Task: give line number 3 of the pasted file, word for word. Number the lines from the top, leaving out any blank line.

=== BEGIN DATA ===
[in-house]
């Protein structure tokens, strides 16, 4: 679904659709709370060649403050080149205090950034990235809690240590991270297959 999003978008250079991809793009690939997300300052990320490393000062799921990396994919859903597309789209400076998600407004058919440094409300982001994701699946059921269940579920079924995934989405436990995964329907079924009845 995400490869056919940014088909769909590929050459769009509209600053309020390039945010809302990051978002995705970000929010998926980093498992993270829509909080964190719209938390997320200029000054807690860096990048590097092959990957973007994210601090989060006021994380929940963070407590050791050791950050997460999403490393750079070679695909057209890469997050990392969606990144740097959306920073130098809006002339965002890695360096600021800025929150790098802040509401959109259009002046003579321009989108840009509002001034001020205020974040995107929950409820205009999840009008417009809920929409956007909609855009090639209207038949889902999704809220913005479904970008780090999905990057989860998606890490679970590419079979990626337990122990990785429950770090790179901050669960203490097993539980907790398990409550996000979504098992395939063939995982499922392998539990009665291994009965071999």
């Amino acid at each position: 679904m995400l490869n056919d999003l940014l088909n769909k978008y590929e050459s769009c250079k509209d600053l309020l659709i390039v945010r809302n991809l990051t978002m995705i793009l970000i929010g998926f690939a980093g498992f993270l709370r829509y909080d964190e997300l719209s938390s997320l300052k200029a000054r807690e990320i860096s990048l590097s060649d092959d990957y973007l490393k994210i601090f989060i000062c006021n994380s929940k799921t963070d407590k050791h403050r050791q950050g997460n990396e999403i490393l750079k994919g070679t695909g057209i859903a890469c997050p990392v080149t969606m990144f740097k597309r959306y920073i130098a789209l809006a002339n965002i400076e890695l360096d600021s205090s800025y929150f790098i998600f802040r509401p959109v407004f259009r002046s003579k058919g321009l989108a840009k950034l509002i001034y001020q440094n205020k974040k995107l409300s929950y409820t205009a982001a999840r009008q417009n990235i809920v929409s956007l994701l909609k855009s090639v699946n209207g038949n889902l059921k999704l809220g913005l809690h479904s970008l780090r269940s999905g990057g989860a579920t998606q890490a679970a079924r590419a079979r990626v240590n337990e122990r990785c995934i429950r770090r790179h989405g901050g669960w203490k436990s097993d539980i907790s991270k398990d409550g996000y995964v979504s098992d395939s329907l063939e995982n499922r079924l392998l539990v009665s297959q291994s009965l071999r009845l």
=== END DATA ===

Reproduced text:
């Amino acid at each position: 679904m995400l490869n056919d999003l940014l088909n769909k978008y590929e050459s769009c250079k509209d600053l309020l659709i390039v945010r809302n991809l990051t978002m995705i793009l970000i929010g998926f690939a980093g498992f993270l709370r829509y909080d964190e997300l719209s938390s997320l300052k200029a000054r807690e990320i860096s990048l590097s060649d092959d990957y973007l490393k994210i601090f989060i000062c006021n994380s929940k799921t963070d407590k050791h403050r050791q950050g997460n990396e999403i490393l750079k994919g070679t695909g057209i859903a890469c997050p990392v080149t969606m990144f740097k597309r959306y920073i130098a789209l809006a002339n965002i400076e890695l360096d600021s205090s800025y929150f790098i998600f802040r509401p959109v407004f259009r002046s003579k058919g321009l989108a840009k950034l509002i001034y001020q440094n205020k974040k995107l409300s929950y409820t205009a982001a999840r009008q417009n990235i809920v929409s956007l994701l909609k855009s090639v699946n209207g038949n889902l059921k999704l809220g913005l809690h479904s970008l780090r269940s999905g990057g989860a579920t998606q890490a679970a079924r590419a079979r990626v240590n337990e122990r990785c995934i429950r770090r790179h989405g901050g669960w203490k436990s097993d539980i907790s991270k398990d409550g996000y995964v979504s098992d395939s329907l063939e995982n499922r079924l392998l539990v009665s297959q291994s009965l071999r009845l």